I know these shots taken on Mashell Ave. are small, but that’s because they were taken by Dick Logston in 1947-48 on a Donald Duck camera he received for Christmas.
Here’s what he has to say, “I think the boy one the bike is myself, but not 100 percent sure. The other two were taken across the street in front of the old theater which was a church at the time. You can see the side of the old Redmen’s Hall.”
Hopefully, you can help us identify some of the people, like the woman at the gate, or the significance of the car.
“It appears to have some sort of signage on the door,” says Dick.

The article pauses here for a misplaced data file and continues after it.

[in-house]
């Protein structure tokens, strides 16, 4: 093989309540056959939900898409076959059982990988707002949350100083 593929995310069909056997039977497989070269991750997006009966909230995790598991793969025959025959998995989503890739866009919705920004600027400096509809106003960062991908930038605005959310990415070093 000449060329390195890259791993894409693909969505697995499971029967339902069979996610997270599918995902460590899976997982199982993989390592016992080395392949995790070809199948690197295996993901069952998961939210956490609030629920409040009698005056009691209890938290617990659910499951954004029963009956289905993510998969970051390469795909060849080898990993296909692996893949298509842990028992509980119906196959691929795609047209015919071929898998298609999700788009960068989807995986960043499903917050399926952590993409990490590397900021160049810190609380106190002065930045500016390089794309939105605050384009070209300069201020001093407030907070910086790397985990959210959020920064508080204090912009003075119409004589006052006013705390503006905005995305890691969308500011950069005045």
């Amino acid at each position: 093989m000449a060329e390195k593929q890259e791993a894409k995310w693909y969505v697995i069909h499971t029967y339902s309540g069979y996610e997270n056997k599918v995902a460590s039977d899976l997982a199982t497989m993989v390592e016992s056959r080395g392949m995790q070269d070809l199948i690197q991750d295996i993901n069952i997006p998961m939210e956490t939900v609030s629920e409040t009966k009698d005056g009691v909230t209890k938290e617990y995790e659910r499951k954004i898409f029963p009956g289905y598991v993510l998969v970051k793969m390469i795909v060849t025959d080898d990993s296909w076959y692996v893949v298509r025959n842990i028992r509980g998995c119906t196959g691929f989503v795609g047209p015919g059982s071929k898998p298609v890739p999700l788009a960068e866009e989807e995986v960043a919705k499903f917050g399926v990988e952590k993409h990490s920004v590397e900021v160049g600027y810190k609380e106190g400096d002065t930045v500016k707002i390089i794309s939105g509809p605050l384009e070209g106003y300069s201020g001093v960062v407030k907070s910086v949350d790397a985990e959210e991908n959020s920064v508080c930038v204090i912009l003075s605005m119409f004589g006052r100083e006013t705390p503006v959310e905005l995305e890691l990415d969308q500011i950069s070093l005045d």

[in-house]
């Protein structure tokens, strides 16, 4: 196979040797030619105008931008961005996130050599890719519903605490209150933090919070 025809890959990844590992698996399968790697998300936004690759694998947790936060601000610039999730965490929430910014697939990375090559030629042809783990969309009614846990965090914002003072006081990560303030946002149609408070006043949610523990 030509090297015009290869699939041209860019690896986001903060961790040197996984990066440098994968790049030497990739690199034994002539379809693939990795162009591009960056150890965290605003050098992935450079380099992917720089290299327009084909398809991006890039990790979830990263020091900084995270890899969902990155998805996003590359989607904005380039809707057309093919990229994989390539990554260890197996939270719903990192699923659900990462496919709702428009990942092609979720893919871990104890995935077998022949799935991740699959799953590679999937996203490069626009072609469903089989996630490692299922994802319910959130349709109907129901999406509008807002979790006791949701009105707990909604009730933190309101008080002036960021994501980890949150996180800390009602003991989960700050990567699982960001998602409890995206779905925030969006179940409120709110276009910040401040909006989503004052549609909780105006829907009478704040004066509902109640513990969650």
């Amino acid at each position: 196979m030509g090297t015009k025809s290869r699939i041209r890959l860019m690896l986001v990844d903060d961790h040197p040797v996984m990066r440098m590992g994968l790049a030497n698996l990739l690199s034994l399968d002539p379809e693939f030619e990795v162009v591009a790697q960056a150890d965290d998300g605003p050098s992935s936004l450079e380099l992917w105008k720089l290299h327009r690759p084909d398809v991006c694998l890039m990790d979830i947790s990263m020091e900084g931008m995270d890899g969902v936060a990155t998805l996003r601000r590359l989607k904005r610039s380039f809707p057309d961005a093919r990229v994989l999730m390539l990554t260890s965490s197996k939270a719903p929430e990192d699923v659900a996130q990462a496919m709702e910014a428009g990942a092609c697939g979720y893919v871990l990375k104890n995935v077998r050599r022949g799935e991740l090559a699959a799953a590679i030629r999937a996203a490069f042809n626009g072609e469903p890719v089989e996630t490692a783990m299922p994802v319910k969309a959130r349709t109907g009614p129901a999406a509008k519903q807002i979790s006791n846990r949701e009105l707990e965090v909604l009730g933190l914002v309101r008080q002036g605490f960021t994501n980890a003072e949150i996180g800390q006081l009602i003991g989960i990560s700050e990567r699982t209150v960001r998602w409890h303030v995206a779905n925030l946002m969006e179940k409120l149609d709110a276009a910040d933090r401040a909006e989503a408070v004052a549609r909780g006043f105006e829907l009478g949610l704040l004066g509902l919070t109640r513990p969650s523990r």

For those of you who are curious about the Donald Duck camera, here’s some information taken from the www.historiccamera.com.
The Donald Duck camera was manufactured made by the Herbert George Company of Chicago Illinois in circa 1946. It was constructed of a rigid shock-resistant bakelite plastic with a molded built-in view finder located on the top of the camera. It was capable of capturing twelve exposures, 1 5/8 x 1 5/8 inch in size, on number 127 color or black & white roll film. It featured a fixed focus lens and simple snap shot shutter for quick shots.
This was the first camera patented by George L. Isreal in 1946. The original models were olive drab color, with later ones in black. The back featured a unique artwork of the Disney characters, Donald, Huey, Dewey and Louie. This camera model was also used for several other models including the Happi-Time, Herco 12, and Roy Rogers Jr.
Photos courtesy of Dick Logston.
Click on image to enlarge.